Cameron will become the next casualty of political centrism


“Turning and turning in the widening gyre

The falcon cannot hear the falconer;

Things fall apart; the centre cannot hold;

Mere anarchy is loosed upon the world” – WB Yeats, The Second Coming

Without wanting to start on too bleak a tone, this quote from Yeats’ ‘The Second Coming’ does seem to resonate effortlessly with the political scene today. As we find ourselves amidst heated and all-consuming debate on the EU referendum, we are often too swift to neglect the wider political context. It seems patently clear, even to the least erudite political observer, that Cameron is, as many are describing him, “a dead man walking”. But it would be too simplistic to attribute the Prime Minister’s impending overthrow to his desperate, and frankly idiotic, EU campaign. Cameron’s demise will be less the demise of one man but rather, the crumbling of an entire political project, one that sought to bring the Conservatives into the electable grounds of the Centre. Some saw Blair as Thatcher’s greatest achievement: quite the opposite, the greatest legacy of Tony Blair was David Cameron.

1995 witnessed a radical change in direction of Labour Party Policy. Tony Blair adapted Labour’s vision of Socialism to the actualities of post-Thatcherite society and economy. He pulled a party deeply out of step with public opinion to political breakthrough and he did so by appealing to the centrist sensibilities of the average voter. Cameron too sought to drag a party for too long viewed as behind the times of modernising, liberalising society, to the centre. The Cameroon ploys of hugging hoodies and huskies, and his notion of a ‘Big Society’ alloying the free market to a commitment to social justice and opportunity, witnessed Cameron occupy the centre ground – the centre was all beginning to look a bit crowded.

With a Labour Party drawn to the pragmatic centre-Left, and a Conservative opposition dragged to a personable centre-Right, UK politics found itself confined to a rather narrow portion of the ideological spectrum. Whilst to some it represented a progressive departure from ideological politics, focusing on the wants and needs of voters, to many it seemed a vacuous and lifeless form of centrism. From thence developed the political term ‘Blameronism’, a rather fatuous portmanteau denoting the supposed identicality of Blair and Cameron’s agendas. Even today you would not be hard pressed to find some UKIP MEP deploying the hackneyed platitude that not a “cigarette paper” could have passed between them.

But ultimately, what both the 1997 and 2010 General Election proved to us was that, in a first-past-the-post voting system, positioning oneself in the political centre-ground was effective. The public seemed to be wooed by a Labour Party liberated from the shackles of nuclear unilateralism and mass nationalisation, and it was courted by a Conservative Party that had abandoned its former draconian stances on welfare, the environment, and crime. Political centrism and electoral expedience were all the rage.

But what today’s party politics is proving is that this was just a fad, a short-lived experiment ended by the Labour party membership, and soon-to-be ended by a Tory faction, both of which seem more interested in returning to ‘ideological roots’ than embracing a vacuous and ultimately uninspiring form of centrism. Emanating from both the current Labour Party leadership and the Tory civil war over Europe is therefore the impression that both parties value ideology and political purism over electoral necessity. The Centre-ground is being rapidly vacated by a Labour Left and Tory Right striding in opposite directions.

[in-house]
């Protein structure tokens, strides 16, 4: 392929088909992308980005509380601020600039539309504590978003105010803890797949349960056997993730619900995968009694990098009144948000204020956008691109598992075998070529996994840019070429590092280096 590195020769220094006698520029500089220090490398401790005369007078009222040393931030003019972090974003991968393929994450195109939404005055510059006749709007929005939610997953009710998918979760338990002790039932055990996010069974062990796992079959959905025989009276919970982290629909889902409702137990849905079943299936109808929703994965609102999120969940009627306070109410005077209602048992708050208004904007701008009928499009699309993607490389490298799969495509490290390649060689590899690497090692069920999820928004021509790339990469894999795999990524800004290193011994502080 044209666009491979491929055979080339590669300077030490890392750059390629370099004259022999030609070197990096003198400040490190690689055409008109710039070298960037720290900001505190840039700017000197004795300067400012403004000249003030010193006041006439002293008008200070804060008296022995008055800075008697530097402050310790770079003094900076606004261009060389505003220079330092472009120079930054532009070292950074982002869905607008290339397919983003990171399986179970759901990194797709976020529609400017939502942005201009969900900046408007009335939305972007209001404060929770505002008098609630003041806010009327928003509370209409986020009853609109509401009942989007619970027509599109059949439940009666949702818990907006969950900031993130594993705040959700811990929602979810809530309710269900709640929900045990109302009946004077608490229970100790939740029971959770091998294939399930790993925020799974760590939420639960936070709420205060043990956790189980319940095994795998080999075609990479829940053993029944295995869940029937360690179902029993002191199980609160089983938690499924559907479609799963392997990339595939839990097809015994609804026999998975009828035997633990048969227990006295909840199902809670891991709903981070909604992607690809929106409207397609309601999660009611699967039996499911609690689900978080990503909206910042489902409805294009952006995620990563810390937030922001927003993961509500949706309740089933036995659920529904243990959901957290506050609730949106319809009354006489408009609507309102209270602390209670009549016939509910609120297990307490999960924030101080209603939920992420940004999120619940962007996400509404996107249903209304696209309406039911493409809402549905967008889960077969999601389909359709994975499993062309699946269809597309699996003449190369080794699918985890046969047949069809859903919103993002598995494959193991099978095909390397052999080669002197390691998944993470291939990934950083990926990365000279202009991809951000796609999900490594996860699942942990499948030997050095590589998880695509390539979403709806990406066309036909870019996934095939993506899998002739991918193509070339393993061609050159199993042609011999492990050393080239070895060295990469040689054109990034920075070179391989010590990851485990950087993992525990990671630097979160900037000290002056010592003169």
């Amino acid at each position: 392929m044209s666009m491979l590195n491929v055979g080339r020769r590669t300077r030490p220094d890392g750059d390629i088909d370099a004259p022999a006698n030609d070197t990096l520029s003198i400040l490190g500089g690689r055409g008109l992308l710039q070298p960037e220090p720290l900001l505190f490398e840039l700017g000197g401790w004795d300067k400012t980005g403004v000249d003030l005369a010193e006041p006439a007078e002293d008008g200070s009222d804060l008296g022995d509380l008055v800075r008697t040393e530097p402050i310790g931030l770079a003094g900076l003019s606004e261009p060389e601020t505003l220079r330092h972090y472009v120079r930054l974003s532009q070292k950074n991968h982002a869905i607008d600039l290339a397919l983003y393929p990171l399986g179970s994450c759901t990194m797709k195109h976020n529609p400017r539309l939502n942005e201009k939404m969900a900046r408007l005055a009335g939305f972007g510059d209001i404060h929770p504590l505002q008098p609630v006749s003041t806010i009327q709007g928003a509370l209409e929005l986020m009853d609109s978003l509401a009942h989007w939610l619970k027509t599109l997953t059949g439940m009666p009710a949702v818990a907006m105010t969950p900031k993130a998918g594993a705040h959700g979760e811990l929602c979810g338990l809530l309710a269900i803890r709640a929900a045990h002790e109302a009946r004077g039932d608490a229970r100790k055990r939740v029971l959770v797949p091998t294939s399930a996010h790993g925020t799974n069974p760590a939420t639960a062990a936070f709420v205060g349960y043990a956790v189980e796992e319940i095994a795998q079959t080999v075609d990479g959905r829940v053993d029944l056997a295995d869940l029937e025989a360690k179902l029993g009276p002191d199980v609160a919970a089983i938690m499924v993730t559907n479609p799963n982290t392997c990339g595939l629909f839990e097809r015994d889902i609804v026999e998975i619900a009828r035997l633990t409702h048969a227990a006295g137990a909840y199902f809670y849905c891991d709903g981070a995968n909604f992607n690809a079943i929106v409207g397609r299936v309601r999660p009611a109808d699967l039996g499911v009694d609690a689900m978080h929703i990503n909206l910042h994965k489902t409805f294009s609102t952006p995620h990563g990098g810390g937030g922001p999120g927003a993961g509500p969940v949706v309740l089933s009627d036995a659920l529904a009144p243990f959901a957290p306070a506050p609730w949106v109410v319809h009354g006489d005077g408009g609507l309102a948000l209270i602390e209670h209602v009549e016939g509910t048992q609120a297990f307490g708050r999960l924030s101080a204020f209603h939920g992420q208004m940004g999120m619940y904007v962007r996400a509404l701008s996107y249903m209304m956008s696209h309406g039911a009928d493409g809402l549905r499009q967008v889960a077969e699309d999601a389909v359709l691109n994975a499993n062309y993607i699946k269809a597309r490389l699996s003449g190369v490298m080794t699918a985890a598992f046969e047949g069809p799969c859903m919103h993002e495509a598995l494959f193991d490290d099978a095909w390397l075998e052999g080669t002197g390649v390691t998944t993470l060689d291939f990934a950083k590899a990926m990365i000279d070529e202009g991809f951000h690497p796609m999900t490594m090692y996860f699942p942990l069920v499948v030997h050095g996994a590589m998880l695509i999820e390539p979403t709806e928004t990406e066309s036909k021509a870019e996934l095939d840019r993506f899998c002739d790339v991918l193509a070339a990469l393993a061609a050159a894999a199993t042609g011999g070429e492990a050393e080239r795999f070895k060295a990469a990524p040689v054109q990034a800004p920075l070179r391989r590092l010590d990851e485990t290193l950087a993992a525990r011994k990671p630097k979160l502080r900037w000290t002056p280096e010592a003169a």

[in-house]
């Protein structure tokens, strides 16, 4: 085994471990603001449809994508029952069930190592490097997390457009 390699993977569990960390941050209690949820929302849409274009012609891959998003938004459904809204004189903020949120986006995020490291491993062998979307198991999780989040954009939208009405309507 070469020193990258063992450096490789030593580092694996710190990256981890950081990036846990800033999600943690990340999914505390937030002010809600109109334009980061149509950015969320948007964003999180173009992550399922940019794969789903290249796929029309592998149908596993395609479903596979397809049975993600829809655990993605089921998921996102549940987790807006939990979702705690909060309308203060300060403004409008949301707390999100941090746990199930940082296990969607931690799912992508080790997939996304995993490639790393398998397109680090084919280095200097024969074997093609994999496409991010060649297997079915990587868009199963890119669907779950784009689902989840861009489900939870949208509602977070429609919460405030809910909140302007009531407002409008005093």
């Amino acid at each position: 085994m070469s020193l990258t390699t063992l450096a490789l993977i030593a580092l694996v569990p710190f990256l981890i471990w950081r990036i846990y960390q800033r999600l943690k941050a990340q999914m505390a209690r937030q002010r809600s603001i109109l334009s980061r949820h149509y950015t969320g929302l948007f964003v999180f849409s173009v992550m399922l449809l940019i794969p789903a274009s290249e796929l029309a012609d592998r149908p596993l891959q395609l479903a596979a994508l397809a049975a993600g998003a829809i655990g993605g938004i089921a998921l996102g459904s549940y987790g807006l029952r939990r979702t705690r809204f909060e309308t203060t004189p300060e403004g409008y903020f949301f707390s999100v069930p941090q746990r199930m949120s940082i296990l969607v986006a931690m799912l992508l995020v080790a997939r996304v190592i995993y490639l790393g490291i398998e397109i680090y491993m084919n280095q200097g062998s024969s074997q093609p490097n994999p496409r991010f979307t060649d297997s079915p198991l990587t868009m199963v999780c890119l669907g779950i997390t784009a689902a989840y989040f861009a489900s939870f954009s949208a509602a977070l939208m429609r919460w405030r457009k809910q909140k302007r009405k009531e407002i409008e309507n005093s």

I am by no means a fan of our current Prime Minister, and am equally sceptical about many of the policies, particularly regarding foreign policy, advanced by New Labour, but what Cameron and Blair recognised was a need to bring the party to the voters, and to apply the values of Conservatism and Socialism to the actualities of the modern world and crucially, the realities of the voters. After the election of Jeremy Corbyn, Blair has been almost exiled from his own party, a disgrace to the values of Socialism in a similar way that the likely outcome of the EU referendum will see Cameron howled out of office, viscerally berated as the man who destroyed the soul of Conservatism and represented what Douglas Carswell described as “every failed orthodoxy of the age”.

Whether the Tories shall be taken over by a more radically conservative leadership after June 24th seems unlikely – after all, the Conservative leadership is selected by its contingent of MPs, the majority of whom are far from right-wing ideologues. Nonetheless, Cameron’s Europhilia has left many Tory MPs sceptical of a return to what many would see as metropolitan bourgeois liberalism and this may, in fact, embolden them to place their trust in politicians who may represent a more traditional strand of Conservatism, particularly in regards to justice, education, the environment, and immigration.

In light of this, and of the leftwards shift in Labour Party direction, what the EU referendum will spell is the end of an era in which there existed a bi-partisan scramble for the political centre-ground. What may happen in 2020 is a General Election in which both major parties seem a world away from the priorities and beliefs of the average voter. 2016 will prove a chastening experience but politically, what it will teach us is precisely what Yeats warned: that political parties will be simply unable to hear the demands of the voter, that the falcon will not hear the falconer, and that “the centre cannot hold”.

Image: Creative Commons

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